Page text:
(2) Upon the completion of such work the person so appointed and authorized by the county court shall file with the county clerk an itemized statement of the expenses necessarily incurred in the destruction of such weeds, including the wages of the person as provided in ORS 569.370, verified by the oath of the person. [Formerly 570.545]

This amendment in no way changes the county court’s authority to control noxious weeds, it does not enhance the Court’s powers, it does not create an additional burden on the county court nor does it change the current noxious weed debate.  The purpose of the amendment is to simply correct an obvious error.

 5. History Tidbits:  An Obituary Rich in Local History

wheel.wagon1Sherman County Journal, May 24, 1973

Rufus.  Several of this area attended the graveside services of Charles Porter, Friday, May 18.  He was the brother of Mrs. Bessie Huck of Parkdale.  Mrs. Huck is a former long time resident of Rufus.

Dies In Nursing Home.   George L. Fox of Rufus writes about a neighbor, Charles O. Porter, who passed away at a Hermiston Nursing home last week and was buried in The Dalles May 18.

Charlie, as the old timers of north Sherman County knew him, was born in Missouri about 1880 and in his early boyhood traveled to Genesee, Idaho with his parents living there until coming to Early, Oregon, about 1896.  His father H.K. Porter purchased the Cooper Flour Mill and operated it until about 1901 when Mr. Porter sold the Mill to George Wall, father of Homer Wall who was a former Sherman County Engineer. Charlie was the first Mail carrier between Early, Ore., and Klondike, Ore.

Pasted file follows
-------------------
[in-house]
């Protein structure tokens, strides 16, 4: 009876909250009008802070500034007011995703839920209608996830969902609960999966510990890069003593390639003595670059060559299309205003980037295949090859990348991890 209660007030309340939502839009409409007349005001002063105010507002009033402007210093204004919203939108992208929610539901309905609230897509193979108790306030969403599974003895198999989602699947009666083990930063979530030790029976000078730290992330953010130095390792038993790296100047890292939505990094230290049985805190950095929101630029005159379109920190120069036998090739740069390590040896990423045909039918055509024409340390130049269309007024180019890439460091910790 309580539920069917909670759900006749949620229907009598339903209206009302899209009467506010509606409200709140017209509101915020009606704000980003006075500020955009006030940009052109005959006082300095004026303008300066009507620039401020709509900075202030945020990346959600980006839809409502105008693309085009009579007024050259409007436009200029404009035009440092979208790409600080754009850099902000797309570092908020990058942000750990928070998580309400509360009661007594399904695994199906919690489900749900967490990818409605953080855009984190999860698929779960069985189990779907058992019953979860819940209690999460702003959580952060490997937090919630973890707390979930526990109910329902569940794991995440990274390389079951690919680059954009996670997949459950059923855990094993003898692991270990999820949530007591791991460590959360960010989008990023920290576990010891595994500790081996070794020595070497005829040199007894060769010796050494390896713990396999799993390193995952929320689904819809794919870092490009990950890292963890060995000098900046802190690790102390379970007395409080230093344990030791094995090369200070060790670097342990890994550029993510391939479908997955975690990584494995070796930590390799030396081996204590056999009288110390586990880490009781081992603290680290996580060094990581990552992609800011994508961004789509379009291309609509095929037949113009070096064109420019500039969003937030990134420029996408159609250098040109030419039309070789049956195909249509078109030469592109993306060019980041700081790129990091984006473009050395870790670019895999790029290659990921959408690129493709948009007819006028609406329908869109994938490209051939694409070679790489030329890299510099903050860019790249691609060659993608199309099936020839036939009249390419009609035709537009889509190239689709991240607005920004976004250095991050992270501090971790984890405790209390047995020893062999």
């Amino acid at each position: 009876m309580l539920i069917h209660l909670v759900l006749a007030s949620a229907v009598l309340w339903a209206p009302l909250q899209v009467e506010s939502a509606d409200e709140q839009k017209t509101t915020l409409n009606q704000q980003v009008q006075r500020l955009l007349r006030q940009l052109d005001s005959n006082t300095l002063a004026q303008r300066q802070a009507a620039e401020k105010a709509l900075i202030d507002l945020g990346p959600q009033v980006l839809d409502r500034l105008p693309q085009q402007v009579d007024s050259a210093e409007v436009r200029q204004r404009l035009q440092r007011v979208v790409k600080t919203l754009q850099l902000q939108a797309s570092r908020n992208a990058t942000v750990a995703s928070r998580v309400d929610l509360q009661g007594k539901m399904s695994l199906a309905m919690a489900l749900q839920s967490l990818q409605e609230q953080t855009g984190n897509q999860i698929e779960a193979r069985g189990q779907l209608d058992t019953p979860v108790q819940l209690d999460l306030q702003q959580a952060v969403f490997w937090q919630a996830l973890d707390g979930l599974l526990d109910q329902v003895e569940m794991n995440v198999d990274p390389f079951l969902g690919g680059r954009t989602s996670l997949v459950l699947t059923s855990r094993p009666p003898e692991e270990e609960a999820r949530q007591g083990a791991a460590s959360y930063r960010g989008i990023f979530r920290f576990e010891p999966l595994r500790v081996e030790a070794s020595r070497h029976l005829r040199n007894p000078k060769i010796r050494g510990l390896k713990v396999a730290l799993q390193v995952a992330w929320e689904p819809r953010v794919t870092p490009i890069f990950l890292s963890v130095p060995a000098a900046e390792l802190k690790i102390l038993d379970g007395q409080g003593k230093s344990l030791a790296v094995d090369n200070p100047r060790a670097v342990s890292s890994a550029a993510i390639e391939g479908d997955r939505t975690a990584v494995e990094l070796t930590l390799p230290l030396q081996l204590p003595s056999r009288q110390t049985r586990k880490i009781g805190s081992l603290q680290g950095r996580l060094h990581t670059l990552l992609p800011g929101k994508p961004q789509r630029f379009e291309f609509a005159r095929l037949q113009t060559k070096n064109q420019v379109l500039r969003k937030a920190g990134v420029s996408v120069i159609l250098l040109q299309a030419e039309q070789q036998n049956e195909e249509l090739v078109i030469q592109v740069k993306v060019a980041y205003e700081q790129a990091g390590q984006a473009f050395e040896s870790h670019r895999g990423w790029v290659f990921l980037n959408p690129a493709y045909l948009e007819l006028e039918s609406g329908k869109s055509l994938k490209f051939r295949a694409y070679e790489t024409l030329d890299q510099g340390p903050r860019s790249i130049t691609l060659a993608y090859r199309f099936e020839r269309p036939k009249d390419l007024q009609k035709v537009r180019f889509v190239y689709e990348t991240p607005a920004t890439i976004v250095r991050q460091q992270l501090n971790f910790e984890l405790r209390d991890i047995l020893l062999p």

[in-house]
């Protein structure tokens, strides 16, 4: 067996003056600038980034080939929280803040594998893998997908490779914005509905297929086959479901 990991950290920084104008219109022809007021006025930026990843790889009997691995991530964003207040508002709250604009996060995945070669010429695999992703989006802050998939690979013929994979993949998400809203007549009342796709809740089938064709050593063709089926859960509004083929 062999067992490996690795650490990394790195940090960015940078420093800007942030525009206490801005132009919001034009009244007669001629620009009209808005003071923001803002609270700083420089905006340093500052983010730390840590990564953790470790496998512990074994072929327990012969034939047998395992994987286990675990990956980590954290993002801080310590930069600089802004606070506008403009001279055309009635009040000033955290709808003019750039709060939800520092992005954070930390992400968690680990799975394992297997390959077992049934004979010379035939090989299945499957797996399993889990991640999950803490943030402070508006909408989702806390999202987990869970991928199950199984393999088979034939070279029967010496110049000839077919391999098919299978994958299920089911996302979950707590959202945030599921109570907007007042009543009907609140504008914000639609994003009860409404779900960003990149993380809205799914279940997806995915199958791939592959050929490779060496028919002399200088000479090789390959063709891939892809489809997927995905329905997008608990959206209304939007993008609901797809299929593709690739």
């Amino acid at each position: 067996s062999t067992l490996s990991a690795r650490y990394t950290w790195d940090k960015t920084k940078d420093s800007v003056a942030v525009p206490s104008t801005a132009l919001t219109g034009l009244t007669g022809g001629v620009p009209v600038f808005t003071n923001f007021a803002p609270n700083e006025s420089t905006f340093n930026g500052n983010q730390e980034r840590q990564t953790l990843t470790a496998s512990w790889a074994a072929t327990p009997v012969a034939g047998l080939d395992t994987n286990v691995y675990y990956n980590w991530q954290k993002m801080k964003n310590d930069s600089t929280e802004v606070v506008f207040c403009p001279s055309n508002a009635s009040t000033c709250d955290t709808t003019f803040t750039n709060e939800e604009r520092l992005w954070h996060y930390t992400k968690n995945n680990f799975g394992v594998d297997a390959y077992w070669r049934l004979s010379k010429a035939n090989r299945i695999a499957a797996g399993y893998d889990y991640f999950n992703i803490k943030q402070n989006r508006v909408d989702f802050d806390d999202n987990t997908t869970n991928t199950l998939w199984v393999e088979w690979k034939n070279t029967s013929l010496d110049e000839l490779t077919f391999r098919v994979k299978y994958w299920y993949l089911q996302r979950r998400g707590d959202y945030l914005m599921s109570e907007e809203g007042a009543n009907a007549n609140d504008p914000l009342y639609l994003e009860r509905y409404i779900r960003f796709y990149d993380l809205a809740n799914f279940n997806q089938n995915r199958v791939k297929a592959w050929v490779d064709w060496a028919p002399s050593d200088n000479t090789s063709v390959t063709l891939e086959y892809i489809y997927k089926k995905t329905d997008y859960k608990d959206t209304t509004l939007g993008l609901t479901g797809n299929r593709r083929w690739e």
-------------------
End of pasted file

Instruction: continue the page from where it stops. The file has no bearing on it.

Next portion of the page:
It was recalled one day when Charlie and his sister Birdie were on their way to Klondike with the mail, a neighbor boy was hunting rabbits beside the road and in reloading his shot gun it discharged striking Charlie in the side and arm.   This wound hospitalized Charlie for a month or so.  Most of the bullets were removed, but some left he took to the grave.  This neighbor wounding Charlie took the mail route delivery until Charlie was well enough to do the work.

Early, Ore., was located at the foot of Biglow Canyon beside the John Day River and which is now under water. Charlie homesteaded about 1905 near the Biglow Canyon road and after he proved up on this land, he bought the John Matney place.  This is the birth place of Virgil Matney who a lot of people living in Rufus knew.  Charlie sold the place to the Bank of Wasco and they in turn sold it to Louis Langford of Rufus.  Langford in turn sold it to Roy Phillippi and later Phillippi sold it to Leland Medler who now owns the part not acquired by the government when the John Day Dam went in.

Charlie married Miss Lilly Agee of Gilliam County in 1914 and they had no children.  When they first married they lived about a year farming at Early beside the John Day River, then they moved to Ione, in Morrow County, and farmed the Scott place for a number of years.   After his wife Lilly passed away Charlie worked on the Western Grain Ranch in Gilliam county for a few years.  Then he moved to Hermiston working for the Pendleton Grain Growers for many years until his retirement. After a number of years at the Nursing Home he passed away at the age of 93 years.  The present Manager of the Pendleton Grain Growers and who Charlie had worked under was present when Charlie was buried at The Dalles on May 18.